In late 2007, Ross left Crimewatch, soon followed by his co-presenter Fiona Bruce. The replacement presenter, Kirsty Young, was 21 years younger than Ross and the BBC were accused of ageism over these changes. His 23 years as the main Crimewatch anchor marks him as one of the longest-serving presenters of a continuous series in TV history.

He spent a year creating a major BBC One series The Truth About Crime, which aired in mid-2009 and explained the fall in crime rates and how offending can be reduced further. The show was described by The Times as an "outstanding... sane, insightful and compellingly argued documentary series."

He has since been making other TV shows, such as Secrets of the Crime Museum and science programmes for BBC Radio 4 including an acclaimed re-examination of the Chernobyl disaster Fallout: the Legacy of Chernobyl. His written journalism has included a re-examination of the Air France Flight 447 air crash that provoked controversy on both sides of the Atlantic.

He made a guest appearance on Are You Being Served?, playing himself in the last episode "The Pop Star", broadcast in April 1985, and has appeared on other shows, including Have I Got News for You.

Ross was appointed Commander of the Order of the British Empire (CBE) in the 2021 Birthday Honours for services to broadcasting, charity and crime prevention.

Source

Paula Vennells, the ex-Post Office boss, was 'overpromoted' and 'dim', according to one insider

www.dailymail.co.uk, January 14, 2024
Reverend Paula Vennells (left), the Post Office's deeply religious chief executive, was already mired in the Horizon IT scandal when she accepted a panel discussion on business ethics. The talk, which was attended by City firm executives, was held at Canary Wharf in London in May 2018. Ms Vennells declared herself 'proud of the Post Office, a truly unique group in terms of its values', apparently unconcerned by the crisis unfolding on her watch - and without mentioning it. She began describing how her values came from God's 'glorious' and went into the subject of making mistakes. "When we mess up,' she told the audience, "my faith tells me that I can be forgiven, that shortfalls are a perfectly human thing to do and that I can always start over; always, always, always start again.' You should do it right. 'And for me, it was incredibly liberating because... you can get it wrong and then move forward.'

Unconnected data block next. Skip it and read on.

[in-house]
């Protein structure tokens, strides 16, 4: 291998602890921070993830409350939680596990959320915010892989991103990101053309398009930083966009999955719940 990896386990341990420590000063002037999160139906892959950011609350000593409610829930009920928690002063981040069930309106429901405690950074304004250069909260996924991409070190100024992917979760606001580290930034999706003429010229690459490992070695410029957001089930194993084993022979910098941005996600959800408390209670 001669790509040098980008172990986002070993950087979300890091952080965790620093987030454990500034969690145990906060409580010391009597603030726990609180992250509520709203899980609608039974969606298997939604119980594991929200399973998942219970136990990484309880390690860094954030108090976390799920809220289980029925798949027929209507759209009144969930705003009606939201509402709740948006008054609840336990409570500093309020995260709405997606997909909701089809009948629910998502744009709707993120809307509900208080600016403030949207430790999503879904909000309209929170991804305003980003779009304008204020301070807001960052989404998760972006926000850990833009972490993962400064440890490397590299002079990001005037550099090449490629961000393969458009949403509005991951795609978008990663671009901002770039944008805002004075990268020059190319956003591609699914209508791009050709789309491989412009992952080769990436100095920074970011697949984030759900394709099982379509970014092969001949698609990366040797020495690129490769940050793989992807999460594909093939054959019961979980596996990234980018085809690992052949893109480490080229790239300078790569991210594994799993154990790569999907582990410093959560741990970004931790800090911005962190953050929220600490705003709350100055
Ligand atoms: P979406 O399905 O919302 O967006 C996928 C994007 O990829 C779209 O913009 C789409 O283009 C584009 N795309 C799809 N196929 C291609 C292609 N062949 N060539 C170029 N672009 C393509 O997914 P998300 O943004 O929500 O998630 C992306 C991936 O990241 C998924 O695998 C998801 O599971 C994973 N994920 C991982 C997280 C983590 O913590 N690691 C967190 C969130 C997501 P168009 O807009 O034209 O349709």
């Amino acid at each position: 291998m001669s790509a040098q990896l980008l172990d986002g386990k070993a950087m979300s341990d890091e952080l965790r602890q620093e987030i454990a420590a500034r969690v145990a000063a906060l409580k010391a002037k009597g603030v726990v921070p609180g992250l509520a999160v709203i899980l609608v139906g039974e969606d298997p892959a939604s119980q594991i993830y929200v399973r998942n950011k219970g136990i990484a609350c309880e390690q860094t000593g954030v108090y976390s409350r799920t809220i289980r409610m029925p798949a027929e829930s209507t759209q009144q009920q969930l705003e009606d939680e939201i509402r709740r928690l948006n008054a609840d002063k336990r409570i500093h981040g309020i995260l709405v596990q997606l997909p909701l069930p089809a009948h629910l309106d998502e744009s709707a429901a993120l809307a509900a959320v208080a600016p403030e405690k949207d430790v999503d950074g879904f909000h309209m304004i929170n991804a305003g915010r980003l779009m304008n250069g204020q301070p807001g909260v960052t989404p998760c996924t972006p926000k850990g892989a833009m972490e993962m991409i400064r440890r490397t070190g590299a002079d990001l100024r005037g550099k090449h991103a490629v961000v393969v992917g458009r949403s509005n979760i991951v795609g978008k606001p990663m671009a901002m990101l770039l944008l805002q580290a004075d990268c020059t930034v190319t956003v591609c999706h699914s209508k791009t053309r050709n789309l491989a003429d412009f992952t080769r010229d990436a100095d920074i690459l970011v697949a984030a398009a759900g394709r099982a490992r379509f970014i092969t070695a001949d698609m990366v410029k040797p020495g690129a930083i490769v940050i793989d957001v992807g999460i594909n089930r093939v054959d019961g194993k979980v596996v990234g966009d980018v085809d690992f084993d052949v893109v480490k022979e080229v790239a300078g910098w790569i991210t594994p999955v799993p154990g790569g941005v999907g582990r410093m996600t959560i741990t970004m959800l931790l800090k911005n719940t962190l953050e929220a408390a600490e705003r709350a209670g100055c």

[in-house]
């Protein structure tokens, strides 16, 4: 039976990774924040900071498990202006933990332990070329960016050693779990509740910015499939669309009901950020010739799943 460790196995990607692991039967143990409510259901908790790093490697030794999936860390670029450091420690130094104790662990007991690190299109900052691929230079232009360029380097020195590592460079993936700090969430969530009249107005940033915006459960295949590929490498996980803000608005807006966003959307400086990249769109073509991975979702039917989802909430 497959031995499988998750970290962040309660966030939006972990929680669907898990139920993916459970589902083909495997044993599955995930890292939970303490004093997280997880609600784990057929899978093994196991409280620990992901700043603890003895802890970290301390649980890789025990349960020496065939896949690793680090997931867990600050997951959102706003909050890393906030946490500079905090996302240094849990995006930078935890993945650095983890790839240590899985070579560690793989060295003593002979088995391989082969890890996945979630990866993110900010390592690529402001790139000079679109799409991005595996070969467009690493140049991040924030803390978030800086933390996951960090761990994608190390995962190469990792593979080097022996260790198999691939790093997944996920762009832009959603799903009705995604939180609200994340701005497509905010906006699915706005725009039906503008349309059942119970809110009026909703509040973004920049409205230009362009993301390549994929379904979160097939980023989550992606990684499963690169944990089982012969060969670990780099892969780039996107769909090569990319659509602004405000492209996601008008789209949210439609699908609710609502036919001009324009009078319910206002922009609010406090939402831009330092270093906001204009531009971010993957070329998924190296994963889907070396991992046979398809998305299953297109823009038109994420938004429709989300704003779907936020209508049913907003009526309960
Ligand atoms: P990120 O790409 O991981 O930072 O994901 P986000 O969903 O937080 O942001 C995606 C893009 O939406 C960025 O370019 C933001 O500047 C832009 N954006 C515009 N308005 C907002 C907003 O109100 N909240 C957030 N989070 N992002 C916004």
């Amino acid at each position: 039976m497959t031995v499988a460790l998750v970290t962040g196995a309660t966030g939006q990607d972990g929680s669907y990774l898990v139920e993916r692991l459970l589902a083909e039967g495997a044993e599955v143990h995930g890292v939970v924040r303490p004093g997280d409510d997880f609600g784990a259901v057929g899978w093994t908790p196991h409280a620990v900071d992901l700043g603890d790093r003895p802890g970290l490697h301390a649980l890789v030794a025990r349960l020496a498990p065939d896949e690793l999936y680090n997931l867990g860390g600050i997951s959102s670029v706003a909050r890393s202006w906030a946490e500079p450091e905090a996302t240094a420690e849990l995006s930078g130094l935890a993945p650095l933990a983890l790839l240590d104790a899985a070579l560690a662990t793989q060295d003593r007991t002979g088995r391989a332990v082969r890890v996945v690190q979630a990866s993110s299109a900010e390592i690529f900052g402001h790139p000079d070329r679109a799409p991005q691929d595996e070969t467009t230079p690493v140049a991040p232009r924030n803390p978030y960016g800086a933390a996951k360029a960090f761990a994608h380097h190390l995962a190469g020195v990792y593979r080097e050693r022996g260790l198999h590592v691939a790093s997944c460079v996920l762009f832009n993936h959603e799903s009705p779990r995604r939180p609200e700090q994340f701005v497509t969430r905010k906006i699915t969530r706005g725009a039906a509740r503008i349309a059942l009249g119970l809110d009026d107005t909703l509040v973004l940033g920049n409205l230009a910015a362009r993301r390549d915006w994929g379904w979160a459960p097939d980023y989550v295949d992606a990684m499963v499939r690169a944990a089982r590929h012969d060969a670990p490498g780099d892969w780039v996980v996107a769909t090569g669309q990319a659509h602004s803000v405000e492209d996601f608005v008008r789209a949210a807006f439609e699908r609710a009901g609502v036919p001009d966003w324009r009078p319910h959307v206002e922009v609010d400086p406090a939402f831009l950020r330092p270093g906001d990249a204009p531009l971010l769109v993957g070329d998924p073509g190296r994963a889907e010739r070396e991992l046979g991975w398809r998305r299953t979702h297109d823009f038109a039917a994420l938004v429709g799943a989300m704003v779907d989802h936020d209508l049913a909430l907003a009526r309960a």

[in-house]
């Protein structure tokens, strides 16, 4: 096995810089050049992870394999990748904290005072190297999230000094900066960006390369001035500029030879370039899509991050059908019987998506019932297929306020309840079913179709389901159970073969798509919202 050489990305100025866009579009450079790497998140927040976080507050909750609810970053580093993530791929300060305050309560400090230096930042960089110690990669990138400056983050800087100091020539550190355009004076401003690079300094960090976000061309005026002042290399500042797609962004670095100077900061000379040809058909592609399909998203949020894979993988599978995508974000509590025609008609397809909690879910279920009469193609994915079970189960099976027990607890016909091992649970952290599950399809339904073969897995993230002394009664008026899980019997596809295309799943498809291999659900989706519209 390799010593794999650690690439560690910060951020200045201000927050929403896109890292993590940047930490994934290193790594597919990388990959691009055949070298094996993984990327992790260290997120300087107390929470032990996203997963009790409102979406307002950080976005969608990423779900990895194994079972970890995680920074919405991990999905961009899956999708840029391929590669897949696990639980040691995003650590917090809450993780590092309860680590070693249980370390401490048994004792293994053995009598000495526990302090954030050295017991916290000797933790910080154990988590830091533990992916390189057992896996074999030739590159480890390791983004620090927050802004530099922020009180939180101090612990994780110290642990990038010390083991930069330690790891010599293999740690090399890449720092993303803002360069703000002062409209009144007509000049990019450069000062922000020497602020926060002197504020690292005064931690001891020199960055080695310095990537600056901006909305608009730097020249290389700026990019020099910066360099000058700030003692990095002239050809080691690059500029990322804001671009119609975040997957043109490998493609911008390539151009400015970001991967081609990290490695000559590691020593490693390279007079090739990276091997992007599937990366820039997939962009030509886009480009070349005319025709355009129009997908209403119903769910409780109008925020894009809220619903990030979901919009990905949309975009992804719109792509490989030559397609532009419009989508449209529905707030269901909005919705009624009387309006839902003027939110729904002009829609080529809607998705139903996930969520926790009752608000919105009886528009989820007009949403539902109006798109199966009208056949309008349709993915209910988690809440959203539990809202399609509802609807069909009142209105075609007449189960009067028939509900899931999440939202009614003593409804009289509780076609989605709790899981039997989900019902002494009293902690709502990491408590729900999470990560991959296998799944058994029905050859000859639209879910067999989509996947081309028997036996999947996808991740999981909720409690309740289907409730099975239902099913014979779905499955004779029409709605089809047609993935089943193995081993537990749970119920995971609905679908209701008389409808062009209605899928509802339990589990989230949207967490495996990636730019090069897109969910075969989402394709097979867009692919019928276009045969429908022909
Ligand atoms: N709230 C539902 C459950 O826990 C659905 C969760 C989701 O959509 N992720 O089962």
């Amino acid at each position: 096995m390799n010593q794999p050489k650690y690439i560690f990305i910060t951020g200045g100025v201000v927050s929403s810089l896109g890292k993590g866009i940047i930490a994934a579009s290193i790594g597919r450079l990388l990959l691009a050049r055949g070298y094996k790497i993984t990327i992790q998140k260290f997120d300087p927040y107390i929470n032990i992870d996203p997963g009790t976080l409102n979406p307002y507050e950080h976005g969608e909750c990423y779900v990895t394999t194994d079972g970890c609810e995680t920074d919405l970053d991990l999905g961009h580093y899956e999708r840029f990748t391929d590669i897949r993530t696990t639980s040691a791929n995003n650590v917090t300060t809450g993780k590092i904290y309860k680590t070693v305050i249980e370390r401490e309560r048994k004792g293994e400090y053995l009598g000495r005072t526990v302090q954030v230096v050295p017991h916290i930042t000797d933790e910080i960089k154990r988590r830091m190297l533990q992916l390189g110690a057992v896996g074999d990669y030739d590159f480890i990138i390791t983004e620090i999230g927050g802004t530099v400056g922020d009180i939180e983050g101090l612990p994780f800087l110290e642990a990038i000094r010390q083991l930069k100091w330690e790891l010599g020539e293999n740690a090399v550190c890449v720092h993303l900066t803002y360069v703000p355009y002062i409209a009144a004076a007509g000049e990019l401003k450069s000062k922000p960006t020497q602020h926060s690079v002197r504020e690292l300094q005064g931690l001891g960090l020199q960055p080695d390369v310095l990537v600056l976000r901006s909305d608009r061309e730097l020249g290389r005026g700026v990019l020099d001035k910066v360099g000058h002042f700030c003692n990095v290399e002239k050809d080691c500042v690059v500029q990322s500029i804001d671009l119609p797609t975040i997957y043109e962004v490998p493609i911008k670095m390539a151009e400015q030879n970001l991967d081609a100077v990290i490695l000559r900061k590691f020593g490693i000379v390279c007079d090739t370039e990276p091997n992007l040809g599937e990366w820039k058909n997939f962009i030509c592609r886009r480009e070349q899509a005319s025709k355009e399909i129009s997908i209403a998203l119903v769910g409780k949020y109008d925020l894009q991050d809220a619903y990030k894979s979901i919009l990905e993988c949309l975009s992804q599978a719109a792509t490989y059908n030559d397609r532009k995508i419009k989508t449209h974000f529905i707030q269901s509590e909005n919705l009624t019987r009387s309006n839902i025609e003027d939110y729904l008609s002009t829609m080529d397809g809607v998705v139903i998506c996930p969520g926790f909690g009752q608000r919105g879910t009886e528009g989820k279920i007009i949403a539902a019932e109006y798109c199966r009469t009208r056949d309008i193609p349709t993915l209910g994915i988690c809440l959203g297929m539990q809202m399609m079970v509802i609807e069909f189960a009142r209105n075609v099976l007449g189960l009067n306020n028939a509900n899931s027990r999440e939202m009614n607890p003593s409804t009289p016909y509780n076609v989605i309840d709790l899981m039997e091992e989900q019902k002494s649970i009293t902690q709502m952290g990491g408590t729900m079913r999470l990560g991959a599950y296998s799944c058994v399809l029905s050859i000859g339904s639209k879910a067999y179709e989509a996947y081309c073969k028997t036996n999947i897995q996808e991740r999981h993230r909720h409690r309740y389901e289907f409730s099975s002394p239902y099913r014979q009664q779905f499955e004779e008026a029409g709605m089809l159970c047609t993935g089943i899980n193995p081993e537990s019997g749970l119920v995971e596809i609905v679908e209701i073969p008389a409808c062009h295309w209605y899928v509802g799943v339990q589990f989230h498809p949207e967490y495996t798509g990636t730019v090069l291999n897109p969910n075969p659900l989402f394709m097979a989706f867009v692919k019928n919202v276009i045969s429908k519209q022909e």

'They've taken eight years of my life': Barry George expresses fury at being wrongly convicted of Jill Dando's murder in trailer for upcoming Netflix documentary about presenter's killing in 1999

www.dailymail.co.uk, August 30, 2023
Jill Dando's assassination in April 26, 1999 shocked the country, becoming one of Britain's most high-profile and complicated police probes. Now, a recently posted trailer for a upcoming Netflix documentary series about Ms Dando's murder before his conviction was quashed in 2008. In the trailer, he says, 'It makes me mad that they have lived eight years of my life.' After suffering a single gunshot wound to the head, the presenter was discovered by neighbors slumped against her front door in Fulham (top right, police at the scene), West London, in a pool of blood. At the time of her death, she was best known for co-presenting the BBC One programme Crimewatch with Nick Ross.

Fiona Bruce has been unfairly chastised in the 'wife beater' row,' according to Nick Ross

www.dailymail.co.uk, March 14, 2023
After being accused of trivializing domestic abuse, radio presenter Nick Ross (right in inset) has condemned the 'extraordinary amount of violence' from women toward Fiona Bruce (left). Ms Bruce was forced to resign as a representative for domestic violence charity Refuge after she came under fire for intervening when Boris Johnson's father Stanley (right) was portrayed as a 'wife beater' on the BBC1's Question Time program last week. When Ross, who co-hosted Crimewatch with Ms Bruce for seven years, said it was 'unfair' to accuse the presenter of 'throwing paraffin on the fires,' she said. Ms Nazeer wrote a letter on Friday, the morning after the show, saying the charity was "shocked" by Ms Bruce's "harmful" response as she campaigned against domestic violence with Women's Aid and other charities as a social media storm raged.